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An annual Sandhill Crane Festival is held there in November. Still, sandhill cranes are amply documented from fossil and subfossil remains right to the modern era. Sandhill cranes are fairly social birds that usually live in pairs or family groups through the year.
One place this happens is at Bosque del Apache National Wildlife Refuge, 100 mi (160 km) south of Albuquerque, New Mexico. Glaciation seemingly fragmented off a founder population of lesser sandhill cranes, because during each major ice age, its present breeding range was frozen year-round. The southern migratory population would then represent a later re-expansion, which (re-)evolved their migratory habits independent from the northernmost birds, the geographically separated populations expanding rapidly when more habitat was available as the last ice age ended.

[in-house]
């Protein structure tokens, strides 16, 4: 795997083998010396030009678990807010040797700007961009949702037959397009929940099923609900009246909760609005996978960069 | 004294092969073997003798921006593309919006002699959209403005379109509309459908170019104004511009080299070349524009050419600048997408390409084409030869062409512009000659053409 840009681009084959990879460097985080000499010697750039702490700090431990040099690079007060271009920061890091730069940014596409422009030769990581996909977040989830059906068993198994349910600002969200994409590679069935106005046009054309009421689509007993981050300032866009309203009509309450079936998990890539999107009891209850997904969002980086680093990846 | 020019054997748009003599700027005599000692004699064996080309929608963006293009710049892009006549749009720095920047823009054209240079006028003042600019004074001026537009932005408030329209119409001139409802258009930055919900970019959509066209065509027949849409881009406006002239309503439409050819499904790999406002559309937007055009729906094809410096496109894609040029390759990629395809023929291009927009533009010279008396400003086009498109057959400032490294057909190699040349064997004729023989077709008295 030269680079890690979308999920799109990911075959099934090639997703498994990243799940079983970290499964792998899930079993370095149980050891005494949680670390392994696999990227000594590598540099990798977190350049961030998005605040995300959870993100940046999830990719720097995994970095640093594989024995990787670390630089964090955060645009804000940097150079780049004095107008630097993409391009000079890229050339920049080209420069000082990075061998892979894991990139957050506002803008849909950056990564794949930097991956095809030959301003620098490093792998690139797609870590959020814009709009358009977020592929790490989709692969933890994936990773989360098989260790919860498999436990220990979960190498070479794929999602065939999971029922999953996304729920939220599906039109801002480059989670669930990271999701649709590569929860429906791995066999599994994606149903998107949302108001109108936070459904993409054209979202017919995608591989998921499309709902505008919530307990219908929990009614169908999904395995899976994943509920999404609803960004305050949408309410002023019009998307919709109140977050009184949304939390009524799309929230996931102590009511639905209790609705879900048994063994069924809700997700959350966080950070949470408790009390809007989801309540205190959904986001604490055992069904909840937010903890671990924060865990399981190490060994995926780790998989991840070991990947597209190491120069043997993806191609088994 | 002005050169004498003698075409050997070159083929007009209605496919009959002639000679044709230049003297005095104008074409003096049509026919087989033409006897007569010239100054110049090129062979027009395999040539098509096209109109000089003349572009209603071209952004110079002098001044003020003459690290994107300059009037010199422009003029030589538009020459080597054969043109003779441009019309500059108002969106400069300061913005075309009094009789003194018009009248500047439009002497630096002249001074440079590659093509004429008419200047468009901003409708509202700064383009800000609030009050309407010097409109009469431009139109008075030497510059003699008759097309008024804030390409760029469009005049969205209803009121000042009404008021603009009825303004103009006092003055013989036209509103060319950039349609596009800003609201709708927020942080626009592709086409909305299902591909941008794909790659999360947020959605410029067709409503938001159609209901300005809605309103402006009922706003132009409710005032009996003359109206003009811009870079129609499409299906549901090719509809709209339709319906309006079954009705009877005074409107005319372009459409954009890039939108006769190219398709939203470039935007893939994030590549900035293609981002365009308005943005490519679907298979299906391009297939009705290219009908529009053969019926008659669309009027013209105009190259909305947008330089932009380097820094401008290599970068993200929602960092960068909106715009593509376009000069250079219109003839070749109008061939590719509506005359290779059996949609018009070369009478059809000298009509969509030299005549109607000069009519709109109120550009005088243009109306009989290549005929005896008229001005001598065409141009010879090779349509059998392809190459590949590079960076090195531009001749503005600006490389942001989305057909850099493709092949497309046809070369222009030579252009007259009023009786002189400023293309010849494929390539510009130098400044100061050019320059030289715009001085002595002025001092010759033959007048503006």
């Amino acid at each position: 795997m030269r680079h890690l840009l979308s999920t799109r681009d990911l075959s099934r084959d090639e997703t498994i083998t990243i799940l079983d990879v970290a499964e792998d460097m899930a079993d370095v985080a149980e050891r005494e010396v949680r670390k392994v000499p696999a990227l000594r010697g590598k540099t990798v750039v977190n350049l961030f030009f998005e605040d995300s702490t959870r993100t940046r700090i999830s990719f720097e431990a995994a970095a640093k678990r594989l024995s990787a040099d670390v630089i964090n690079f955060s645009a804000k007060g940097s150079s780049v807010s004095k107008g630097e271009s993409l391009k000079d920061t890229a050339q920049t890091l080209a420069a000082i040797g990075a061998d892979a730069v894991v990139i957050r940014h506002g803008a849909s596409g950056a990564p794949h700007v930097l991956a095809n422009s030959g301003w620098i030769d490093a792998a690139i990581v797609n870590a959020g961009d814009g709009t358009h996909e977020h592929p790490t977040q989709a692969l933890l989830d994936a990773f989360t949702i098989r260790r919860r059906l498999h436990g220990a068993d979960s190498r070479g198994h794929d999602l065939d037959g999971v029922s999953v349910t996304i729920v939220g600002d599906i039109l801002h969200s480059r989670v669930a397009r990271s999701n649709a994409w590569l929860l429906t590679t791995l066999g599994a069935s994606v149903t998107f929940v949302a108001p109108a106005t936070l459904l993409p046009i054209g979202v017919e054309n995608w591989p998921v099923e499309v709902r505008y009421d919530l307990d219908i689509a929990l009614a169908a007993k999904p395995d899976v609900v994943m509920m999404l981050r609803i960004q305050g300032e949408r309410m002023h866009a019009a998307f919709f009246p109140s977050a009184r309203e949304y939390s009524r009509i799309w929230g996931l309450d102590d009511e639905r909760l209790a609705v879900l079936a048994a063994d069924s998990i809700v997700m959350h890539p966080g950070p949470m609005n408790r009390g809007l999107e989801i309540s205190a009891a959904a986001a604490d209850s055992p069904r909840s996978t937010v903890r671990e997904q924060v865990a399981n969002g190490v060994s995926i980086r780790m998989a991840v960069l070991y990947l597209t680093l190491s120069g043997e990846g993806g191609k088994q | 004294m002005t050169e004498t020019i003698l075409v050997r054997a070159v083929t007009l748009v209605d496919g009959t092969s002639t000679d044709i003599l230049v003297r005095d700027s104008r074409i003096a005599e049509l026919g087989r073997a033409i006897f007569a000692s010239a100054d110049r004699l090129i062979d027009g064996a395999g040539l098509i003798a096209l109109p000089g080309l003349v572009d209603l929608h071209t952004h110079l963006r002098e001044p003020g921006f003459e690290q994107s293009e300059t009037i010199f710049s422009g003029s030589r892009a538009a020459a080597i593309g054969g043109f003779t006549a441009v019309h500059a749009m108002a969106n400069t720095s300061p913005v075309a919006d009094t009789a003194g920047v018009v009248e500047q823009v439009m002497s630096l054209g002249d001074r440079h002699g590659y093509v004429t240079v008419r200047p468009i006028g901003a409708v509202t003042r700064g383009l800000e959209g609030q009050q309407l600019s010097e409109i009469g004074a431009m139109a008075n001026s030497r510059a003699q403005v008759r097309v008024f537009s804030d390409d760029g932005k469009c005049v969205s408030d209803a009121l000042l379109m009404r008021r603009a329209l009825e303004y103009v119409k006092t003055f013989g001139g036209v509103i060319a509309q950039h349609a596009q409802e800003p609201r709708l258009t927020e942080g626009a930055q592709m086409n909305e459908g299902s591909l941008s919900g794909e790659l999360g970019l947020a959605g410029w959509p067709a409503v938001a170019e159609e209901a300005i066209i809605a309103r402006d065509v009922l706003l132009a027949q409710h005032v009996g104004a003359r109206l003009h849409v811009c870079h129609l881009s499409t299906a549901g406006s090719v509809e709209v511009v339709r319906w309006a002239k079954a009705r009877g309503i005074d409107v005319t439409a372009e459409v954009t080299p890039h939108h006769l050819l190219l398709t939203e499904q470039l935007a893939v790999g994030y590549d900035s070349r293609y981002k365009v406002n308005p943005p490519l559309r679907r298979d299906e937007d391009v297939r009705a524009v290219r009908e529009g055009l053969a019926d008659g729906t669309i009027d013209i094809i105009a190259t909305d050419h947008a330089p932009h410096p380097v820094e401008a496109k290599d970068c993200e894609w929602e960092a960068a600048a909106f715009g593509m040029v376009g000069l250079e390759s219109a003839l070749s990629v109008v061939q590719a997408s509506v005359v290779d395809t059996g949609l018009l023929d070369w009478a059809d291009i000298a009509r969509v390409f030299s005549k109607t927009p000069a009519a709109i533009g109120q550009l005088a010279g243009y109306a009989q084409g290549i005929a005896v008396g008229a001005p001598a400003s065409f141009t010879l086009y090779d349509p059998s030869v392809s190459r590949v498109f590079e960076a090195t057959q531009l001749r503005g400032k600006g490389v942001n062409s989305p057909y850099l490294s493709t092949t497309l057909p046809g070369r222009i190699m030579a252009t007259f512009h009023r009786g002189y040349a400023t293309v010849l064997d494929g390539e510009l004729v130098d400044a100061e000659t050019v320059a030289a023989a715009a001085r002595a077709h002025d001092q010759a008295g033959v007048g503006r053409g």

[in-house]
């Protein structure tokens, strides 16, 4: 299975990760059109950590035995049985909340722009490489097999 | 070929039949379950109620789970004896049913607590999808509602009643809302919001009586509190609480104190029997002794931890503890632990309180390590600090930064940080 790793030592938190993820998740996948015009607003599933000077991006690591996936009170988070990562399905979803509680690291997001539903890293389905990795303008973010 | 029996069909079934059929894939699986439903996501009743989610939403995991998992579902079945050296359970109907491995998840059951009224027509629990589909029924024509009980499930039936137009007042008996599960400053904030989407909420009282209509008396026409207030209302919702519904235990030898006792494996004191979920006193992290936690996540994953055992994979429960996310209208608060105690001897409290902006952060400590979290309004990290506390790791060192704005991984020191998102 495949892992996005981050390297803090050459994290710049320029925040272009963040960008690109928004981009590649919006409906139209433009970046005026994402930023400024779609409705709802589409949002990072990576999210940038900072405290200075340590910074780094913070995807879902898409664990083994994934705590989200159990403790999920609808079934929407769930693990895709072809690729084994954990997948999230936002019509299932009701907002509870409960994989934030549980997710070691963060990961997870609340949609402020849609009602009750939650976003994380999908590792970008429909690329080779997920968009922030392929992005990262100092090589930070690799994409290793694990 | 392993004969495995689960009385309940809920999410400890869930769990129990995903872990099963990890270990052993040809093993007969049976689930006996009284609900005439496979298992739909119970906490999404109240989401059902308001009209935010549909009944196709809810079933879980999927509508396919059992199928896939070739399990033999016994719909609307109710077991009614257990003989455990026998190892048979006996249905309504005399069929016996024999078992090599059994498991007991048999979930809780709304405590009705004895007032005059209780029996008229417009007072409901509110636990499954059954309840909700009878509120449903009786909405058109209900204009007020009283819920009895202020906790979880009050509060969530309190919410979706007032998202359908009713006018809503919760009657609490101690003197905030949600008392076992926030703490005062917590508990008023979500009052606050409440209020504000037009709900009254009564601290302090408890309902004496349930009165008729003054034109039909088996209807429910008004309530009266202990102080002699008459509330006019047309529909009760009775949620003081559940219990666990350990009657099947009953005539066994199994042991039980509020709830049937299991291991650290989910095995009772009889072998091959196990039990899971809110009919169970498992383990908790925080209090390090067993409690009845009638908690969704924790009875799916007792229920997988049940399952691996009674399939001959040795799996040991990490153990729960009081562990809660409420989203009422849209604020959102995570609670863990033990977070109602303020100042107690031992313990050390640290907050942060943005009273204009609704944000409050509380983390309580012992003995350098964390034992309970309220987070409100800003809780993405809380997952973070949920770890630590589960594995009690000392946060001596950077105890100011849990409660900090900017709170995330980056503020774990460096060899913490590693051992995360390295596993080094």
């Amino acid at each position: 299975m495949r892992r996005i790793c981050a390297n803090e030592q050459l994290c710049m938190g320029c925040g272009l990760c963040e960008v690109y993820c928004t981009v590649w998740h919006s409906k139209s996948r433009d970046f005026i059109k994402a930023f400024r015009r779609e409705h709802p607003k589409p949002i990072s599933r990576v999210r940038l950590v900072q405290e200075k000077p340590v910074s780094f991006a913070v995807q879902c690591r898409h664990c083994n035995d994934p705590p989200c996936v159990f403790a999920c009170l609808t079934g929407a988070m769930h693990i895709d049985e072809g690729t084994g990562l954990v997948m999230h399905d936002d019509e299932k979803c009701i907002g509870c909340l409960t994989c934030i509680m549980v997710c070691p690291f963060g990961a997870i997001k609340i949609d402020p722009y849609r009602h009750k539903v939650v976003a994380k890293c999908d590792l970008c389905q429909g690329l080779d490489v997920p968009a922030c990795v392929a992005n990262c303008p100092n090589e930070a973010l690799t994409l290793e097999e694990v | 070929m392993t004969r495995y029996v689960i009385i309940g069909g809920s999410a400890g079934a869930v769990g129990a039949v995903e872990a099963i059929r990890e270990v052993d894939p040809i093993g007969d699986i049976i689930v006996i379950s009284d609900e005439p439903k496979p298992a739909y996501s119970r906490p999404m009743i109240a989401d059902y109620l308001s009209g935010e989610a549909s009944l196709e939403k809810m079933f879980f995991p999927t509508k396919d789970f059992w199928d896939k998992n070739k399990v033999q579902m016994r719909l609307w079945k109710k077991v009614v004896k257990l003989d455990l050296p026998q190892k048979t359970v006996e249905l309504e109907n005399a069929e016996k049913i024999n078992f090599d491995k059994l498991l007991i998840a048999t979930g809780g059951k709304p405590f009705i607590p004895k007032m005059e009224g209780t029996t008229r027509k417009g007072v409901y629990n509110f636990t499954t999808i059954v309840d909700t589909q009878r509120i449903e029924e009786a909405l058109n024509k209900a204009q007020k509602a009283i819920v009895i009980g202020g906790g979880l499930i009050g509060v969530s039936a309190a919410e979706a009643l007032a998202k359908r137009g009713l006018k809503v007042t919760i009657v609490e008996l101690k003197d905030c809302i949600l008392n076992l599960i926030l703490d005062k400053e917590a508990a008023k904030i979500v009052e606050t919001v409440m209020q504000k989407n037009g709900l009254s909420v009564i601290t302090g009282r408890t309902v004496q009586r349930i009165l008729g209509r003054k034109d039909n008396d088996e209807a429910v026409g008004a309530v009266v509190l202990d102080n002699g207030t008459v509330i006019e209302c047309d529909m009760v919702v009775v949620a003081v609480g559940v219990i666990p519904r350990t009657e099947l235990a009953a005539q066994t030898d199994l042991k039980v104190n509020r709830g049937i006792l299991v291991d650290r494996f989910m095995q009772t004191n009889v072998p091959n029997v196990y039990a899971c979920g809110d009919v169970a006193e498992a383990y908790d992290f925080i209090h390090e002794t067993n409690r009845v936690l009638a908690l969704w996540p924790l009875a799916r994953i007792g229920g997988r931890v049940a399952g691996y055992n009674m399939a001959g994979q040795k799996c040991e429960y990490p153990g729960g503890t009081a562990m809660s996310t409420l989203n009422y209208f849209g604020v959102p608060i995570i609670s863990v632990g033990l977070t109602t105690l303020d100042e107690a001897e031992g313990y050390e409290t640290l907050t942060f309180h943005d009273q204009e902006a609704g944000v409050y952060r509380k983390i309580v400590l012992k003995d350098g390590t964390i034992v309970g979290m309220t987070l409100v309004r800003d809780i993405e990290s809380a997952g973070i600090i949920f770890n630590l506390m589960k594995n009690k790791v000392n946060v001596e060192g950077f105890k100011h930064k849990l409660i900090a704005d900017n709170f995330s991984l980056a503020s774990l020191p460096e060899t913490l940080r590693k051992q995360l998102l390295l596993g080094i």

The chicks remain with their parents until one to two months before the parents lay the next clutch of eggs the following year, remaining with them 10–12 months.
After leaving their parents, the chicks form nomadic flocks with other juveniles and nonbreeders.
Mammals such as foxes, raccoons, coyotes, wolves, cougars, bobcats, and lynx hunt them given any opportunity, the first three mainly hunting large numbers of young cranes, the latter four types more rarely taking full-grown cranes in ambush excepting the prolific bobcat.
Corvids, such as ravens and crows, gulls, and smaller raptors such as hawks (largely northern harriers or red-tailed hawks) feed on young cranes and eggs.